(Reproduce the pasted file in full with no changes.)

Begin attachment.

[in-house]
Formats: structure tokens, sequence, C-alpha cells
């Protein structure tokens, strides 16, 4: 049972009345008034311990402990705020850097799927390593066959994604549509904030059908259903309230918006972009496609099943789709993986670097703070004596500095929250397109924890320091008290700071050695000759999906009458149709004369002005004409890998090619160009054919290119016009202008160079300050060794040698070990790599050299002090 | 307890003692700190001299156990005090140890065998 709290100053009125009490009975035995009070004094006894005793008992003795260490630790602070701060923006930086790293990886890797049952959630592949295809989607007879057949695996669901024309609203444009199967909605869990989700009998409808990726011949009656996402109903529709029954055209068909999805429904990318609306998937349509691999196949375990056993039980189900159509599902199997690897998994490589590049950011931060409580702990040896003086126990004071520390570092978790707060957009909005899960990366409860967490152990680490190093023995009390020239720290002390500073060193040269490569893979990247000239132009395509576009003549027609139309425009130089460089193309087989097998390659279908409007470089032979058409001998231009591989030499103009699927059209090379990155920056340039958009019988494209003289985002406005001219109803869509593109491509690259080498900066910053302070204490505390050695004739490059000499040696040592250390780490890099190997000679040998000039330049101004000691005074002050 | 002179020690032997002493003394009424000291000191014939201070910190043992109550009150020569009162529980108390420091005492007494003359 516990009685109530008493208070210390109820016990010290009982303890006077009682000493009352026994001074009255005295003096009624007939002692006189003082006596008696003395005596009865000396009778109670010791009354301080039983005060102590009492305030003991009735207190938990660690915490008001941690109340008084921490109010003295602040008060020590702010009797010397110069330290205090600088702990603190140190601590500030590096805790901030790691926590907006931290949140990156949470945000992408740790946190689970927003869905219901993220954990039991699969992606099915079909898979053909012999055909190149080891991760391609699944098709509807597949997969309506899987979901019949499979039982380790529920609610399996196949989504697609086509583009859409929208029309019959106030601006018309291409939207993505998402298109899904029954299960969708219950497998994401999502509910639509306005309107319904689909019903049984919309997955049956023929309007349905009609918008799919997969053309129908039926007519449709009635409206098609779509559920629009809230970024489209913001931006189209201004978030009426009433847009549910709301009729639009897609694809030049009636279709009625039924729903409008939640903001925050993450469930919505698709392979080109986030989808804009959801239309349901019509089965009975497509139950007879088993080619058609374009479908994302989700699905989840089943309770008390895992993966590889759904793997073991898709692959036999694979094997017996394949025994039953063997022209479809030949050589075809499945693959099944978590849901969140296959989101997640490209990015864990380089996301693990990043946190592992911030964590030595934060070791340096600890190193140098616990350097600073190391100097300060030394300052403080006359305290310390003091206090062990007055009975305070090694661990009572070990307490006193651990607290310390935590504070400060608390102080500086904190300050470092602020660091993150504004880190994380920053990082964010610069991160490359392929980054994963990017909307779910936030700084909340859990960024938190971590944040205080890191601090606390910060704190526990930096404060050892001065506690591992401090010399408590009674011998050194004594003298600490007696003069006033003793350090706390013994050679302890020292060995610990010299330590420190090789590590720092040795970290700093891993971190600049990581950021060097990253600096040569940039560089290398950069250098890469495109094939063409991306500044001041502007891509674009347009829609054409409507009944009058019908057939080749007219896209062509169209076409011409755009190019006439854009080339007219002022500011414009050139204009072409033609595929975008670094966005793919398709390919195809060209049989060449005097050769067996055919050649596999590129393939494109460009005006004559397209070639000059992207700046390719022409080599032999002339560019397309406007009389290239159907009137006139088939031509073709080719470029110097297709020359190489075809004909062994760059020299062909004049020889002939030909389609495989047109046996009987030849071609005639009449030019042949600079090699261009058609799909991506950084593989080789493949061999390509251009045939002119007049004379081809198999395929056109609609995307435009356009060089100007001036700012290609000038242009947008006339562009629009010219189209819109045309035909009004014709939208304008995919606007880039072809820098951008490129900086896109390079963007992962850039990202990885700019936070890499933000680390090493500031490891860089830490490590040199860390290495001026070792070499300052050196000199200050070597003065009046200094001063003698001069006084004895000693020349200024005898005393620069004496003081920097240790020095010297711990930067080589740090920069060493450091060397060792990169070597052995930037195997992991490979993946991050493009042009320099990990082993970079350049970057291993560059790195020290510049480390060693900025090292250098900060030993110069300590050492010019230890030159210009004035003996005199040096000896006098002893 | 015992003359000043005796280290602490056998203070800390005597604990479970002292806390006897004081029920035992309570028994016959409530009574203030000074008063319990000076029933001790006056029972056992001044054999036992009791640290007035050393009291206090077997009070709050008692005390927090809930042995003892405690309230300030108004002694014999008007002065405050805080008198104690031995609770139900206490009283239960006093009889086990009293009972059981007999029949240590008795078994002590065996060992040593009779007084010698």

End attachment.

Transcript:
[in-house]
Formats: structure tokens, sequence, C-alpha cells
């Protein structure tokens, strides 16, 4: 049972009345008034311990402990705020850097799927390593066959994604549509904030059908259903309230918006972009496609099943789709993986670097703070004596500095929250397109924890320091008290700071050695000759999906009458149709004369002005004409890998090619160009054919290119016009202008160079300050060794040698070990790599050299002090 | 307890003692700190001299156990005090140890065998 709290100053009125009490009975035995009070004094006894005793008992003795260490630790602070701060923006930086790293990886890797049952959630592949295809989607007879057949695996669901024309609203444009199967909605869990989700009998409808990726011949009656996402109903529709029954055209068909999805429904990318609306998937349509691999196949375990056993039980189900159509599902199997690897998994490589590049950011931060409580702990040896003086126990004071520390570092978790707060957009909005899960990366409860967490152990680490190093023995009390020239720290002390500073060193040269490569893979990247000239132009395509576009003549027609139309425009130089460089193309087989097998390659279908409007470089032979058409001998231009591989030499103009699927059209090379990155920056340039958009019988494209003289985002406005001219109803869509593109491509690259080498900066910053302070204490505390050695004739490059000499040696040592250390780490890099190997000679040998000039330049101004000691005074002050 | 002179020690032997002493003394009424000291000191014939201070910190043992109550009150020569009162529980108390420091005492007494003359 516990009685109530008493208070210390109820016990010290009982303890006077009682000493009352026994001074009255005295003096009624007939002692006189003082006596008696003395005596009865000396009778109670010791009354301080039983005060102590009492305030003991009735207190938990660690915490008001941690109340008084921490109010003295602040008060020590702010009797010397110069330290205090600088702990603190140190601590500030590096805790901030790691926590907006931290949140990156949470945000992408740790946190689970927003869905219901993220954990039991699969992606099915079909898979053909012999055909190149080891991760391609699944098709509807597949997969309506899987979901019949499979039982380790529920609610399996196949989504697609086509583009859409929208029309019959106030601006018309291409939207993505998402298109899904029954299960969708219950497998994401999502509910639509306005309107319904689909019903049984919309997955049956023929309007349905009609918008799919997969053309129908039926007519449709009635409206098609779509559920629009809230970024489209913001931006189209201004978030009426009433847009549910709301009729639009897609694809030049009636279709009625039924729903409008939640903001925050993450469930919505698709392979080109986030989808804009959801239309349901019509089965009975497509139950007879088993080619058609374009479908994302989700699905989840089943309770008390895992993966590889759904793997073991898709692959036999694979094997017996394949025994039953063997022209479809030949050589075809499945693959099944978590849901969140296959989101997640490209990015864990380089996301693990990043946190592992911030964590030595934060070791340096600890190193140098616990350097600073190391100097300060030394300052403080006359305290310390003091206090062990007055009975305070090694661990009572070990307490006193651990607290310390935590504070400060608390102080500086904190300050470092602020660091993150504004880190994380920053990082964010610069991160490359392929980054994963990017909307779910936030700084909340859990960024938190971590944040205080890191601090606390910060704190526990930096404060050892001065506690591992401090010399408590009674011998050194004594003298600490007696003069006033003793350090706390013994050679302890020292060995610990010299330590420190090789590590720092040795970290700093891993971190600049990581950021060097990253600096040569940039560089290398950069250098890469495109094939063409991306500044001041502007891509674009347009829609054409409507009944009058019908057939080749007219896209062509169209076409011409755009190019006439854009080339007219002022500011414009050139204009072409033609595929975008670094966005793919398709390919195809060209049989060449005097050769067996055919050649596999590129393939494109460009005006004559397209070639000059992207700046390719022409080599032999002339560019397309406007009389290239159907009137006139088939031509073709080719470029110097297709020359190489075809004909062994760059020299062909004049020889002939030909389609495989047109046996009987030849071609005639009449030019042949600079090699261009058609799909991506950084593989080789493949061999390509251009045939002119007049004379081809198999395929056109609609995307435009356009060089100007001036700012290609000038242009947008006339562009629009010219189209819109045309035909009004014709939208304008995919606007880039072809820098951008490129900086896109390079963007992962850039990202990885700019936070890499933000680390090493500031490891860089830490490590040199860390290495001026070792070499300052050196000199200050070597003065009046200094001063003698001069006084004895000693020349200024005898005393620069004496003081920097240790020095010297711990930067080589740090920069060493450091060397060792990169070597052995930037195997992991490979993946991050493009042009320099990990082993970079350049970057291993560059790195020290510049480390060693900025090292250098900060030993110069300590050492010019230890030159210009004035003996005199040096000896006098002893 | 015992003359000043005796280290602490056998203070800390005597604990479970002292806390006897004081029920035992309570028994016959409530009574203030000074008063319990000076029933001790006056029972056992001044054999036992009791640290007035050393009291206090077997009070709050008692005390927090809930042995003892405690309230300030108004002694014999008007002065405050805080008198104690031995609770139900206490009283239960006093009889086990009293009972059981007999029949240590008795078994002590065996060992040593009779007084010698």